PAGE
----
Only a few years ago, 50 kW DC charging was more than acceptable, now many DC charging stations have a maximum power output of 150 kW, 200 kW, 300 kW, or even higher. While many cars cannot even handle the maximum output of a charging station, it’s important to understand that –especially with rapid & ultra rapid charging– charging more than one vehicle at the same time comes with the territory. So, if a DC charging station has a maximum power output of 300 kW and two cars are charging at the same time, that means that (theoretically) they can both receive 150 kW at the same time.  

How fast is DC fast charging? 

Today, the average time it takes to charge a medium-sized electric car with a DC charging station lies somewhere between 17 and 52 min. 

How fast can fast charging get? 

In a recent REVOLUTION Live podcast, we asked this question to Roland van der Put, Head of Charging Technology at Fastned. He highlighted which direction DC charging is moving in and stated that it will not be long until EVs can achieve an 80% charge in just ten minutes.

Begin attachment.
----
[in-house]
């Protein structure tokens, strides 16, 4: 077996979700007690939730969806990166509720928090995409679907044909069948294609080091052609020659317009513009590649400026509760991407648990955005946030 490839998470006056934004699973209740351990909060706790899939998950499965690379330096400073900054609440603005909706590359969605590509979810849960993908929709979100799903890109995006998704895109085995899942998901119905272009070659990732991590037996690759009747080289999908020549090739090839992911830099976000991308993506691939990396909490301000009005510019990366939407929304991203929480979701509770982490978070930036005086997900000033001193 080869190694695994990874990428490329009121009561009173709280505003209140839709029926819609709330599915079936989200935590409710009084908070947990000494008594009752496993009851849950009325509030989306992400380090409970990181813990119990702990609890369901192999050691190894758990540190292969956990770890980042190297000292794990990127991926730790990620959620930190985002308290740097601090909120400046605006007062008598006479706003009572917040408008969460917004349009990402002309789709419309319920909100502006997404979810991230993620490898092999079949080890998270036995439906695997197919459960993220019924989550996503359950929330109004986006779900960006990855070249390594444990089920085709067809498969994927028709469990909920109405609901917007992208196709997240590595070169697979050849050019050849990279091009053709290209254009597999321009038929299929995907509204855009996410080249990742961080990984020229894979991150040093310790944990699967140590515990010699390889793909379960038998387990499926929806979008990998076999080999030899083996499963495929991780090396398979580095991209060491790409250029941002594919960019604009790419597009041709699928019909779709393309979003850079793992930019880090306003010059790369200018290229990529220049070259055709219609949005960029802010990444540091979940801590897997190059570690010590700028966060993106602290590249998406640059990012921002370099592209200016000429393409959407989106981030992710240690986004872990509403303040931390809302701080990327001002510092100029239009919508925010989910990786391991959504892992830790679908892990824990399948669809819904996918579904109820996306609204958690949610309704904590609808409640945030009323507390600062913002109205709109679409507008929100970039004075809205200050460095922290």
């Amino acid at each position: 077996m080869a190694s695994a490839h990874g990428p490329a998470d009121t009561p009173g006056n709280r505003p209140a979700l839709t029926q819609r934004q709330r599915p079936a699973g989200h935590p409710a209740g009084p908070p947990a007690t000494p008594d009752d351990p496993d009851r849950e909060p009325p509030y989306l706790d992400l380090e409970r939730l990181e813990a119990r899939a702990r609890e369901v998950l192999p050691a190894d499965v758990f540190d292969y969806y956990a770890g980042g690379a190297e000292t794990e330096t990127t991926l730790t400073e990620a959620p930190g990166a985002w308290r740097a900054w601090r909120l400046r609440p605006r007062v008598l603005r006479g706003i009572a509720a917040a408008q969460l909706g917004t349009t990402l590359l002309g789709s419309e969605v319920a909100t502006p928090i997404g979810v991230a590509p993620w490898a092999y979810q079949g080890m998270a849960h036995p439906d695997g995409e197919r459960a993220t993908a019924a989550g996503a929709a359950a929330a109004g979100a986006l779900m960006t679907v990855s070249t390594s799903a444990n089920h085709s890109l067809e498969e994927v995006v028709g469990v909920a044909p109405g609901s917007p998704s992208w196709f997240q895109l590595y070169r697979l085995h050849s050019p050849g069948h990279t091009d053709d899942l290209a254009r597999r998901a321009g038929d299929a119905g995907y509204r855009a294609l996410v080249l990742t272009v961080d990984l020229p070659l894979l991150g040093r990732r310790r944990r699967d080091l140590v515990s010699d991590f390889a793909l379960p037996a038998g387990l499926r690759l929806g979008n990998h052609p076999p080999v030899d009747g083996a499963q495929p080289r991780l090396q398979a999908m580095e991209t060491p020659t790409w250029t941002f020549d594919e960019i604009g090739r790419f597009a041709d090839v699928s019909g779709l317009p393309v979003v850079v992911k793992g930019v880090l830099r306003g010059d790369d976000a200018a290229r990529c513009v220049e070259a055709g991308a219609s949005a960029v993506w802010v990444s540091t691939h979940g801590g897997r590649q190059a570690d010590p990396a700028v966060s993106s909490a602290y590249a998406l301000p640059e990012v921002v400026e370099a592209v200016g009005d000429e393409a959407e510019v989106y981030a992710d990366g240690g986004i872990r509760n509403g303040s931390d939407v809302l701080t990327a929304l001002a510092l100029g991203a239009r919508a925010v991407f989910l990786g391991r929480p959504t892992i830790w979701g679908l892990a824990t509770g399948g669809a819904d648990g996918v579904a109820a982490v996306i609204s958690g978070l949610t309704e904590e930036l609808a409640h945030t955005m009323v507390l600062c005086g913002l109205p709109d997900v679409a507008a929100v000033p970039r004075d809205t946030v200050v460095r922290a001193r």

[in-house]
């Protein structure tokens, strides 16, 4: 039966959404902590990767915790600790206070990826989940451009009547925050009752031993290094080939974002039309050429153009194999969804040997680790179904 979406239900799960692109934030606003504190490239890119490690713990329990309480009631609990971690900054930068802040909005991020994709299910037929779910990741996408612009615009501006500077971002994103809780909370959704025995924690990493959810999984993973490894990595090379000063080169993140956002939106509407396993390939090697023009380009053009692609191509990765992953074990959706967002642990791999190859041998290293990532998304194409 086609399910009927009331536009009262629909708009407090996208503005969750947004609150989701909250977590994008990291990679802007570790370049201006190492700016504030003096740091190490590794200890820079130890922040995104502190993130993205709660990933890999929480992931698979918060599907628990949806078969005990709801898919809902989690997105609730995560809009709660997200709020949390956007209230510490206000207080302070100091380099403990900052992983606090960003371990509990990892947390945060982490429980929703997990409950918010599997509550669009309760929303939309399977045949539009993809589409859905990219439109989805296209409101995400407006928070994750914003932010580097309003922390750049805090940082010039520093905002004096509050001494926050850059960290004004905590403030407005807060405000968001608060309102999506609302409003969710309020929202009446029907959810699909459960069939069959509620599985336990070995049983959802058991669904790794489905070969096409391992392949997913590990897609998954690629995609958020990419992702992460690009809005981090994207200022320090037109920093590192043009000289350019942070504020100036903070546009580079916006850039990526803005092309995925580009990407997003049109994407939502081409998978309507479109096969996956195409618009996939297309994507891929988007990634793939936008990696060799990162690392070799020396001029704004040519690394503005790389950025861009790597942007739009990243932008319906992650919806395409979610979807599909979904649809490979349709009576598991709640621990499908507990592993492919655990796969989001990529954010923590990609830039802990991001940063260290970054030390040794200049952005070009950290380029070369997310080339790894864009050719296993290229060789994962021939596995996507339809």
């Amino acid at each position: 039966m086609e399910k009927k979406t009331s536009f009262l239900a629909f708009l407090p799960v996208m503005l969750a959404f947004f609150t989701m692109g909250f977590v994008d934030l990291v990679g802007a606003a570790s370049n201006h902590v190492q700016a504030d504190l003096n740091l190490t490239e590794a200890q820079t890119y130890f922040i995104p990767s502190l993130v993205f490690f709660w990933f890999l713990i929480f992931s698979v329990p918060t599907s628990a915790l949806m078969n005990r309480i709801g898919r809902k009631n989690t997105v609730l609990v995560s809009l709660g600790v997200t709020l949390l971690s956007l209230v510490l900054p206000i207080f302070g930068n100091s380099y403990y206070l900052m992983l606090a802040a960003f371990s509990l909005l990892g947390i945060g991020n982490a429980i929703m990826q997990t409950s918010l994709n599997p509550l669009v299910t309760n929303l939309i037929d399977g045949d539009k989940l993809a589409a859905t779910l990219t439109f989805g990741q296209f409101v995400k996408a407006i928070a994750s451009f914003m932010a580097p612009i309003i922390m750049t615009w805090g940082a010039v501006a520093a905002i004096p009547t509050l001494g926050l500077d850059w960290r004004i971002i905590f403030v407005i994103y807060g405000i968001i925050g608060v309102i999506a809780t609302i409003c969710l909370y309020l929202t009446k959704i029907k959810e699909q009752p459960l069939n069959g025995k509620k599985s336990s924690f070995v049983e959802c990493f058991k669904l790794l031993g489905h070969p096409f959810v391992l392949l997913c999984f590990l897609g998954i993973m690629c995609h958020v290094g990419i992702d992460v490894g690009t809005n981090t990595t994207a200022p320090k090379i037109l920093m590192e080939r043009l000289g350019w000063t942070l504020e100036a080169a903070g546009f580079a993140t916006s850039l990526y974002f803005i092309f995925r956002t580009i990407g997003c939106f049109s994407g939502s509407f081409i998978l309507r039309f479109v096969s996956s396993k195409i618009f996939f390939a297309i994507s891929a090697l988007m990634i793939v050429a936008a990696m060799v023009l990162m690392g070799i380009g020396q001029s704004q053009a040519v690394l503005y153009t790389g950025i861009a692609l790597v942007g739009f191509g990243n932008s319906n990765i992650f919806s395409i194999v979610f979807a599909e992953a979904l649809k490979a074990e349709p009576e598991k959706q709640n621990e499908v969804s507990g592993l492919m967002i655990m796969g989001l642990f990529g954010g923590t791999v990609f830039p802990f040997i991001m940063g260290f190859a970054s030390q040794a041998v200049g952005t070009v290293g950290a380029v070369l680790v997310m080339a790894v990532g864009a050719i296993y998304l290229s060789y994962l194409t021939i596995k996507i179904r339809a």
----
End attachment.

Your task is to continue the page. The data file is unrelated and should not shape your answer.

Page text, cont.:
2. More collaboration

Parking facilities, petrol stations, motorway restaurants, and even hotels are often perfectly situated to facilitate DC charging. Their core business already offers services that make waiting for the car to be charged a lot less tedious for drivers and provides an excellent opportunity for businesses to attract new customers.  

While many businesses are looking to invest and for ways to capture new markets by themselves, the winning strategy might look more cooperative than you think at first.